10. Now start the application container
Again make sure to use “my-network” while starting container.
$docker run -d --name python-webapp --net my-network -p9000:9000 python-webapp:1.0.0
The above command indicates to attach container named python-webapp to network “my-network” and publish (
-p ) container port 9000 and map to host port 9000. Host port could be different than 9000 as well.
e.g. You could run below command instead of the one above and change the port -
$docker run -d --name python-webapp --net my-network -p80:9000 python-webapp:1.0.0
Validate that application container is up and running -
$docker container ls
Output: CONTAINER ID IMAGE COMMAND CREATED STATUS PORTS NAMES f29f79f30a93 python-webapp:1.0.0 "python app.py" 3 minutes ago Up 3 minutes 0.0.0.0:9000->9000/tcp python-webapp 719b41b4beba redis:5.0 "docker-entrypoint.s…" 14 minutes ago Up 14 minutes 6379/tcp redis
Check logs to make sure there are no errors and web server is ready to process requests on port 9000.
$docker logs python-webapp
Output: * Serving Flask app "app" (lazy loading) * Environment: production WARNING: Do not use the development server in a production environment. Use a production WSGI server instead. * Debug mode: off * Running on http://0.0.0.0:9000/ (Press CTRL+C to quit)
11. Go to the bowser and access http://localhost:9000.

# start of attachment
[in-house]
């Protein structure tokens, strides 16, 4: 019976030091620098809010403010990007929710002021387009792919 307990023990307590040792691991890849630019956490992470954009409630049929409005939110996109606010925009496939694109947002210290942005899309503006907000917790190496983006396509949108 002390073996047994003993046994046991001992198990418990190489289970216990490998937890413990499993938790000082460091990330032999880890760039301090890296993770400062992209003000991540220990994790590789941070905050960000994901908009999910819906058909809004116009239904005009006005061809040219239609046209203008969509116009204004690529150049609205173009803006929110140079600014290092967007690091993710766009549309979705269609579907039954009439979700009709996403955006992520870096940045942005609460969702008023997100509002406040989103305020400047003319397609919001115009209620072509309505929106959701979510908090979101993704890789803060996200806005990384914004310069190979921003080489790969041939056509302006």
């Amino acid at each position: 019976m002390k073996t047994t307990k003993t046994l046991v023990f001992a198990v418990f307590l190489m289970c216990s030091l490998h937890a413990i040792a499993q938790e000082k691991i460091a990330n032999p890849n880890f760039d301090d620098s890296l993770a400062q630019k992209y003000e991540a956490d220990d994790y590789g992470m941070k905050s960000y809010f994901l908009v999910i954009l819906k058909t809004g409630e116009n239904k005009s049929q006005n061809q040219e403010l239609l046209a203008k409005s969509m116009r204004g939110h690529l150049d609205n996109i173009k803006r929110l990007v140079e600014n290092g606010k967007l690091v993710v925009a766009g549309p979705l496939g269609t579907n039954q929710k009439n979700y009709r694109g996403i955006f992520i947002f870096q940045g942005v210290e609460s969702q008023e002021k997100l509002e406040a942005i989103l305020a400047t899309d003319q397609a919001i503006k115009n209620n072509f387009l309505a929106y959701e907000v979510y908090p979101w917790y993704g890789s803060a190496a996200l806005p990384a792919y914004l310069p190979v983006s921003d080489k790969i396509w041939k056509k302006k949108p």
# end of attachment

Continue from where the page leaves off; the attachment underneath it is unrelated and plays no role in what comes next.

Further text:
As you see, the background color is “Blue” which is set up in Dockerfile and same for the text in the webpage. The application is successfully connecting to Redis database and hence visits counter indicates number of visits. As you refresh the webpage, visits counter increments further.
Another interesting piece of information is that the hostname is the same as the application container id “f29f79f30a93” which indicates the application is running inside the container.
These 2 images can be used on any Linux distro and the application will come up seamlessly. That's the power of Docker. It gives a self-contained environment for the application and there is no dependency with any of the host components. This application will now run exactly the same on any of the Linux distros. Images cannot be edited once built. Every image will have its own sha256 code. Any changes to images will change this code.
In addition, you can spin up multiple instances of this application as long as exposed ports on the network, host and container names are unique. You can try it yourself as an exercise to create multiple instances of this application.
Something to keep in mind here is that we are running the application in a standalone Docker instance. We have just 2 containers and so it is easy to manage them.
As your number of application containers grows and communication within application becomes complex, it would be cumbersome to use standalone Docker instance for running your applications. What you really need is a container orchestration platform which will allow you to easily manage various containers, their lifecycle, self-healing capability, managed networking, etc. That is why Docker provides something called Docker Swarm. These are group of machines connected together to form a cluster. There are various other container orchestration platform available among which Kubernetes emerged as the de facto standard for container orchestration.
In the next section, we’ll use Kubernetes as orchestration platform for running our application.